Turn on thread page Beta

Does facing phobias really help? watch

    • Thread Starter
    Offline

    15
    ReputationRep:
    Because I have claustrophobia.

    I think its getting worse :/
    Offline

    2
    ReputationRep:
    It depends. I've got a pretty bad fear of flying, and having been forced to endure many a flight, it hasn't helped me one little bit - indeed, it's made things worse.

    That said, I'm not sure. Set up a controlled situation where you've got someone nearby to haul you out in case you fall to pieces, and then force yourself to be in a confined space for a period of time. No real harm will come to you, as the other person will be there, and it may help.

    Or go see a psychiatrist. *shrug*.
    Offline

    0
    ReputationRep:
    no- hasnt helped for me anyways. Mine is fear of dogs btw.
    Offline

    14
    ReputationRep:
    It depends, with me I find that if I face phobias but face them on a regular basis it helps however if I just face it once and then go back into that circle of avoidance it can get worse :sigh:
    Offline

    14
    ReputationRep:
    I have a real bad phobia of birds.
    I was forced into a large walk-in bird cage with loads of little birds around me and seriously, it made my phobia so much worse.

    I know you can get hypotised? I'm not sure if it works though. Even speaking to your GP about it can help. Infact, I would highly recommend you see your GP and make him understand the impact it is having upon your life.

    Lastly, I think you shoud kip on the sofa tonight. Poor you :console:

    Edit: sorry for the spelling mistakes. I think I fixed them all. I'm knackered and I think I had better be off to be myself now.
    Offline

    0
    ReputationRep:
    Yes, this is the basis of the treatment for phobias and is done in a controlled environment. Phobias are the most successfully treated psychological problems.
    Offline

    0
    ReputationRep:
    Hasnt worked for me, i have an intense fear of heights and went to the top of blackpool tower a few weeks back to confront it. Then next thing you know, a 16 year old is crying like a baby and being escorted down while people cover there eyes. Yeah, that was me.
    Offline

    1
    ReputationRep:
    (Original post by milesofsea)
    Because I have it bad when it comes to claustrophobia. We have guests round and theyre sleeping in my room, so Ive been put in the spare bedroom, its really tiny, and worst of all, the beds a top bunk kids one, and the ceilings so close to my face and the space seems so tight (it probably isnt that small) I really hate it
    I was trying to sleep just now but got so worked up hot and panicky I had to come downastairs, go outside into the garden and calm down. So now im sat here with all the lights on :o:

    I know I probably sound silly but theres nothing that scares me as much as being in a small space. Even when I think about it I get really upset, Id honestly rather be bitten by a snake or covered in spiders.

    Is facing a fear like this really going to help? Because I think its getting worse :/
    Facing your phobias can help but it does depend

    If the phobia is something that causes major anxiety then no its not a good idea to face it out right straight away as it will make you worse

    Facing a phobia slowly step by step can help though in that situation
    Offline

    0
    ReputationRep:
    I hope so. Im going to face my phobia of flying by going on a long haul flight. It better work!
    Offline

    6
    ReputationRep:
    I got over my phobia of dogs by facing them, but still cannot bear heights. I'm fine with rollercoasters because I know i'm all strapped in and will come down after a few minuites, but climbing a tower or even a hill brings me to tears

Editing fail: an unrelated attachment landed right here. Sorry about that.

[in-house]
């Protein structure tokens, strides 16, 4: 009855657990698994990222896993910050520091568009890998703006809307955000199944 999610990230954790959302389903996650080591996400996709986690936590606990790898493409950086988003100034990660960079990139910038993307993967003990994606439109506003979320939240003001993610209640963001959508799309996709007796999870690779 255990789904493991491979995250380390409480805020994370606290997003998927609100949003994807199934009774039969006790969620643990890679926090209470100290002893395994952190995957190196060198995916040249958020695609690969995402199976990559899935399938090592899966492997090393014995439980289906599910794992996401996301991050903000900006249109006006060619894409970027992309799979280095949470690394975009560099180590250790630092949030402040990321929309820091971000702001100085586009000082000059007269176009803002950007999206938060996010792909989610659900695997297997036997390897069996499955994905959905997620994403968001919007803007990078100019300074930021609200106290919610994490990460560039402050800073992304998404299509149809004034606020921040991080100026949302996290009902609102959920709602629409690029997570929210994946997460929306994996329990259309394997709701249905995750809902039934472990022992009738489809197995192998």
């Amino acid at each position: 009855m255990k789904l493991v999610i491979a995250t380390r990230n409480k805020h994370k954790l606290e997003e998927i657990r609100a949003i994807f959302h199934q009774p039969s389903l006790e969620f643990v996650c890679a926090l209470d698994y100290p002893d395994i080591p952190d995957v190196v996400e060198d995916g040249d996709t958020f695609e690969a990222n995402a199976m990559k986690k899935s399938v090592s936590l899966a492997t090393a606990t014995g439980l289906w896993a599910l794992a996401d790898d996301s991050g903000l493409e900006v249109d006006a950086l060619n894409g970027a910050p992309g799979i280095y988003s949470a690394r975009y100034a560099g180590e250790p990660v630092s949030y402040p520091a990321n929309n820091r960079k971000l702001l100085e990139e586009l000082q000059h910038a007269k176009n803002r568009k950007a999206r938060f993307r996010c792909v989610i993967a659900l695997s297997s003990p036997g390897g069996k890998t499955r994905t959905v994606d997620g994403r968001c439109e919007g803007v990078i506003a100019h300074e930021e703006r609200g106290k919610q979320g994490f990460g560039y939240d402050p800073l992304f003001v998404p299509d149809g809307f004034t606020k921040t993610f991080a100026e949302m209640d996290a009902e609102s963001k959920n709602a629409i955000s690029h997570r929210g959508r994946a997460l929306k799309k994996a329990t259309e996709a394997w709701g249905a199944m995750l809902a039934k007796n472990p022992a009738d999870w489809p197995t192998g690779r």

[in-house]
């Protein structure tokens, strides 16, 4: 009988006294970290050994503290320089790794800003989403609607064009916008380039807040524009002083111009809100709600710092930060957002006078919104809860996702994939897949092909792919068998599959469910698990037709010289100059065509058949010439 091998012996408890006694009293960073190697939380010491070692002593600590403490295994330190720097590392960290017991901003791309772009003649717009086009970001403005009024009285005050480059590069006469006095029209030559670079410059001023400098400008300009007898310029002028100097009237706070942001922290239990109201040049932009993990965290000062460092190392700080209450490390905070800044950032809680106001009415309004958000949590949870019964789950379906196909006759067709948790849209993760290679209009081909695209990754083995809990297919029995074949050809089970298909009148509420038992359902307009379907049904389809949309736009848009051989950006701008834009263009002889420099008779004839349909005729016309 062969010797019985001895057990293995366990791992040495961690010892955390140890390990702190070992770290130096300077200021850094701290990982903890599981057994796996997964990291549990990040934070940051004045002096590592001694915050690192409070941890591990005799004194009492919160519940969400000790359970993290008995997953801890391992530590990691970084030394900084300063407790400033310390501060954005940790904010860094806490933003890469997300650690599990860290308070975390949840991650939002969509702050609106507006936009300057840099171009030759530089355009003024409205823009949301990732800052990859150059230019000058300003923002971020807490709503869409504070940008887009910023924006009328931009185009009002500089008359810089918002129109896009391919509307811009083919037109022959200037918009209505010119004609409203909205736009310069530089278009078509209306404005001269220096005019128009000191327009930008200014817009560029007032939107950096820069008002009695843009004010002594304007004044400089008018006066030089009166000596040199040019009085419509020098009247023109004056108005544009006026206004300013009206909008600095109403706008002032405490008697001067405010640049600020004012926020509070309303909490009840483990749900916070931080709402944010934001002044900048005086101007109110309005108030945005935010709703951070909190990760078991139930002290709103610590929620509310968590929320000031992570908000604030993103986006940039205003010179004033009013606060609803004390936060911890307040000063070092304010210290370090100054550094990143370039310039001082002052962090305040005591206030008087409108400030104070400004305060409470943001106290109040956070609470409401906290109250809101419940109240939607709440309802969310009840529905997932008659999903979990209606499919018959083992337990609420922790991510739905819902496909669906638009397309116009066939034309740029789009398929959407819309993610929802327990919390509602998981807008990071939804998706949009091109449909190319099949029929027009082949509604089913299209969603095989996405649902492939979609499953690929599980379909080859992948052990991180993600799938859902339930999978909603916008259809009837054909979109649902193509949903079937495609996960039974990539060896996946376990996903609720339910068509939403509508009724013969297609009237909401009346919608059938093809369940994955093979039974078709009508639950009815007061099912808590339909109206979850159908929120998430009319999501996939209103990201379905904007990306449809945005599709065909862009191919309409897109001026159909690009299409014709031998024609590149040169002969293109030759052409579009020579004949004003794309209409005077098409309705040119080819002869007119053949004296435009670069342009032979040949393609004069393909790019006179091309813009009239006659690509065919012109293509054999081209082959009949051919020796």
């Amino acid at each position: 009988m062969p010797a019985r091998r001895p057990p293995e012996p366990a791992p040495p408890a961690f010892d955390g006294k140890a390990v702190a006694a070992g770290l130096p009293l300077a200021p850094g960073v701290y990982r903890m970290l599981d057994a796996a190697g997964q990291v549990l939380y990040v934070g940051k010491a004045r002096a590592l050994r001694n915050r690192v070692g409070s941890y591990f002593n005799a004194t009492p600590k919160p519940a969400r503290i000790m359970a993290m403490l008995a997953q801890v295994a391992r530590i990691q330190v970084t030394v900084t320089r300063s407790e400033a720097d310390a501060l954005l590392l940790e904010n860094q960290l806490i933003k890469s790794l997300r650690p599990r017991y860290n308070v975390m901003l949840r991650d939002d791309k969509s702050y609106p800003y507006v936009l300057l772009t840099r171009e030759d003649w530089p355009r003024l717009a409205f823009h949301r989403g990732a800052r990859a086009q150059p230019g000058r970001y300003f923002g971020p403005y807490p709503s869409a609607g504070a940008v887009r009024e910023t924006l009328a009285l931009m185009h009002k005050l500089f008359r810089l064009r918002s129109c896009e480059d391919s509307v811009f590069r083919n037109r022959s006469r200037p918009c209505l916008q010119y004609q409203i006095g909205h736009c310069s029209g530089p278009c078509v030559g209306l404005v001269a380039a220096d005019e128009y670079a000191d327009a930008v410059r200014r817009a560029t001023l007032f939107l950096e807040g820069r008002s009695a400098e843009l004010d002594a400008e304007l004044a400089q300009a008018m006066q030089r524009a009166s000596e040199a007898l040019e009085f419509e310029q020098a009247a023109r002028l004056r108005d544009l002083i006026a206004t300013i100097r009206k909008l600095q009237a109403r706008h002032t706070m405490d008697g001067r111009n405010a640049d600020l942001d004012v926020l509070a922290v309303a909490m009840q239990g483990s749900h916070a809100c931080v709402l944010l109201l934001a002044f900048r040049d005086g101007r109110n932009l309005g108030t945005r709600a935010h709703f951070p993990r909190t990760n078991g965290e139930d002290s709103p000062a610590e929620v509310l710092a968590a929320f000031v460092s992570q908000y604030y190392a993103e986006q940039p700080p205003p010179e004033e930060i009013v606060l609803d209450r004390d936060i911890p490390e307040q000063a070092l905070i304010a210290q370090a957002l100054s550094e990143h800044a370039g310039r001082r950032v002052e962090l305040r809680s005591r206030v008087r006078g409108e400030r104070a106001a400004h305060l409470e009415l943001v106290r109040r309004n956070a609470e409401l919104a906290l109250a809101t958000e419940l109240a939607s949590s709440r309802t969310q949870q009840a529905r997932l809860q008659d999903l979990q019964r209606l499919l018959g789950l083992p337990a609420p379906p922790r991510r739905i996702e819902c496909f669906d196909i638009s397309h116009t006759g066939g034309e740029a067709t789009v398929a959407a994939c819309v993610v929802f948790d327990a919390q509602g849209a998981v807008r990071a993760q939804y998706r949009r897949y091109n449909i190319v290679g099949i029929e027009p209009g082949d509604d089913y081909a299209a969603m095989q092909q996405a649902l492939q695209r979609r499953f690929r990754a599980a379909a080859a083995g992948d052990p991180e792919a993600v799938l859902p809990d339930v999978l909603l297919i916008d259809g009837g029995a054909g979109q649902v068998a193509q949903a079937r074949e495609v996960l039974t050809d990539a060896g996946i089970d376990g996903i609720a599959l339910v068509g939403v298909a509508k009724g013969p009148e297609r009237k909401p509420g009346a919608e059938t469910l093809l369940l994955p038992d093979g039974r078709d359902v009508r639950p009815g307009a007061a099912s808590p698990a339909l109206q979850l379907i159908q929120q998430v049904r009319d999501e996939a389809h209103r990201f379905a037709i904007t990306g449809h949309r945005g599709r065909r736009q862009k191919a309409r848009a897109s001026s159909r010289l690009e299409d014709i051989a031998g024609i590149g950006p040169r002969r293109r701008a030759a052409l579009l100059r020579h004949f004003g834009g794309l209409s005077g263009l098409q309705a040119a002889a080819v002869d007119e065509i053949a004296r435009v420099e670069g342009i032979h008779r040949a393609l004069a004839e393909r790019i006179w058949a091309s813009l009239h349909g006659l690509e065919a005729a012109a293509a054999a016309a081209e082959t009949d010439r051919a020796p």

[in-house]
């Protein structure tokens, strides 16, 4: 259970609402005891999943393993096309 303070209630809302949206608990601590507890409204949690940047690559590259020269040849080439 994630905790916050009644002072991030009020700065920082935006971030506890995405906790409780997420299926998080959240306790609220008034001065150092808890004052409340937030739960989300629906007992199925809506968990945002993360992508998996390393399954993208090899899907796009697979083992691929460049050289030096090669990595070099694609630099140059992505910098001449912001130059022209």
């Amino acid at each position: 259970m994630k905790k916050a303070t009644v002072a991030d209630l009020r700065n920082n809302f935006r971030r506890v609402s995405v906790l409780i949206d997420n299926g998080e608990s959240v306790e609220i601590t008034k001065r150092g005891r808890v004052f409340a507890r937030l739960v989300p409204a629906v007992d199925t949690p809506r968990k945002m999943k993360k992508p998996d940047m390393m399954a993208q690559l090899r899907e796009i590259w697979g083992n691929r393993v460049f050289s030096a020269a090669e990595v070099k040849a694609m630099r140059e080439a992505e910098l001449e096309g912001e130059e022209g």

i went on holiday with the fam last year and there was this building with a tower at the top. this tower had steps around the outside leading to the top. my parents dragged me up there giving the 'it's not bad, you're perfectly safe, there's metal rails to hold you in'

    I stepped out of the door at the bottom of the steps (about 5m off the ground) leading to the top and froze - literally grabbing onto the wall and screaming. NOT a good look for a 16 yr old!

    in my experience, you can help a phobia of animals on your own by confronting it, but with heights or confined spaces, you need to either avoid these circumstances or seek professional help

    (Original post by damos92)
    Hasnt worked for me, i have an intense fear of heights and went to the top of blackpool tower a few weeks back to confront it. Then next thing you know, a 16 year old is crying like a baby and being escorted down while people cover there eyes. Yeah, that was me.
    i feel your pain!
    Offline

    13
    ReputationRep:
    I'd honestly say facing your fears can sometimes help, but like several posts above, I have a fear of flying - and flying has never nullified that fear. Interestingly, however, one of my fears is dying, so when I face that fear, I think I will overcome it :o:

    (Original post by milesofsea)
    I know I probably sound silly but theres nothing that scares me as much as being in a small space. Even when I think about it I get really upset, Id honestly rather be bitten by a snake or covered in spiders.
    Doesn't sound silly at all. Everyone has fears, and if they don't, then I don't think they're much human, or just they're a lot braver than you or I. Being in a small space can be a bit daunting, and thinking about it negatively can't help. My suggestion is to think of, not the negative side, but instead of thinking it's small, use a different adjective, like cosy. Apparently, the most important thing for people with claustrophobia is to practice good, deep breathing techniques. It calms the nerves, and gives you something else to concentrate on. It may sound simple, and naive, but it will probably help a lot.

    Good luck with it :yy:
    Offline

    0
    ReputationRep:
    (Original post by MazMaz)
    I got over my phobia of dogs by facing them, but still cannot bear heights. I'm fine with rollercoasters because I know i'm all strapped in and will come down after a few minuites, but climbing a tower or even a hill brings me to tears